“Now that we’ve made it virtually impossible to get into these collection boxes,” Fast says, “they’re going back to the neighborhoods and taking mail from residential boxes.” He recites the Postal Service mantra: Don’t leave outgoing mail in your mailbox; pick up incoming mail right away; pick up new checks at your bank…. “We can’t have agents posted at every residence,” he says.

But they do have high-profile agents on the street on “check day,” the first of the month. “We want every crook in the city to know there are federal officers out there. We also enlist the aid of local police and follow the carriers around to make sure they’ve locked their vehicles and generally look out for them.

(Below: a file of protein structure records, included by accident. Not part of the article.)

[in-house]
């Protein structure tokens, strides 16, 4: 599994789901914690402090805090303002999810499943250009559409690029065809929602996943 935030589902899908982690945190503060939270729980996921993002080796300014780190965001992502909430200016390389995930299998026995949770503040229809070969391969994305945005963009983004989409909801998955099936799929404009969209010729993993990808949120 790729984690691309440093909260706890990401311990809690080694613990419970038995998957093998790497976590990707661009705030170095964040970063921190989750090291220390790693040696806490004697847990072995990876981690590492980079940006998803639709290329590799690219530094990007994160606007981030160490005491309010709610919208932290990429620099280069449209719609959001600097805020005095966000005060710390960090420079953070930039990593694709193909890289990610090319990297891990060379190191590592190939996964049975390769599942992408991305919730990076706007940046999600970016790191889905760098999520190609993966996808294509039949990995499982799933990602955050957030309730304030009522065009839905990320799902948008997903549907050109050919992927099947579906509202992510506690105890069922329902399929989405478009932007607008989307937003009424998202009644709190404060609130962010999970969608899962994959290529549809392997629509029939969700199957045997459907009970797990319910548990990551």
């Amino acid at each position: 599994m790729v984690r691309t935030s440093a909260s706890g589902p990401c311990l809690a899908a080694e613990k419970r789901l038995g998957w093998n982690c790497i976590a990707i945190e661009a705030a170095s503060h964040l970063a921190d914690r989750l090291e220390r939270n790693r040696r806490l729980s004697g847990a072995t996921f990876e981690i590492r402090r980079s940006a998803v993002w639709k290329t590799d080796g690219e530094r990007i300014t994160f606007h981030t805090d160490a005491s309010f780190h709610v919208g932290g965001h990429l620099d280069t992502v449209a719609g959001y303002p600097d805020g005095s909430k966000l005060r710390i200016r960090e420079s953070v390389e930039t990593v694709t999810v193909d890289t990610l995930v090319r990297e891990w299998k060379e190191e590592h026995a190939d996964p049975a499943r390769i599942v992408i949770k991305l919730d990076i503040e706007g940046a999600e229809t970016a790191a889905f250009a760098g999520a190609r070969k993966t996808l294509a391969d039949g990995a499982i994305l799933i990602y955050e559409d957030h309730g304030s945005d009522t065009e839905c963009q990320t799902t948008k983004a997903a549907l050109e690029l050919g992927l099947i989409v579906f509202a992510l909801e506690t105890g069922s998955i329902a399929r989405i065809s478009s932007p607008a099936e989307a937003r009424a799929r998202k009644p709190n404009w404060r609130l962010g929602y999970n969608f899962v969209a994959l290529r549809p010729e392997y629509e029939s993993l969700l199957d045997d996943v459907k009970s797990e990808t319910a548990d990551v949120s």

“Back in ’96, we had a gang that came up out of Guerrero specifically to steal checks on the first of the month. They would run them through the banks in Mexico, and the checks would make their way back to the banks in the U.S. sometimes not for a year or a year and a half after the theft. We had some good tips from street informants and arrested the whole gang, about 17 people. They were very surprised to see us. They’d stopped stealing checks and were on to something else by then, so they thought they were home free.”

Most of the postal inspectors’ cases also involve other local or state police agencies and task forces or federal agencies such as the Customs Service, Border Patrol, or the FBI. The U.S. Postal Inspectors Office has agents permanently stationed in Interpol centers in Germany, Hong Kong, and Colombia. “But we don’t call up other police departments and ask if they’ll take a case over,” says one local agent. “We follow people wherever they go. If you’re the crook and you go to American Samoa, we go after you.” Shades of Butch Cassidy and Sundance, who were chased by postal agents all the way to Bolivia.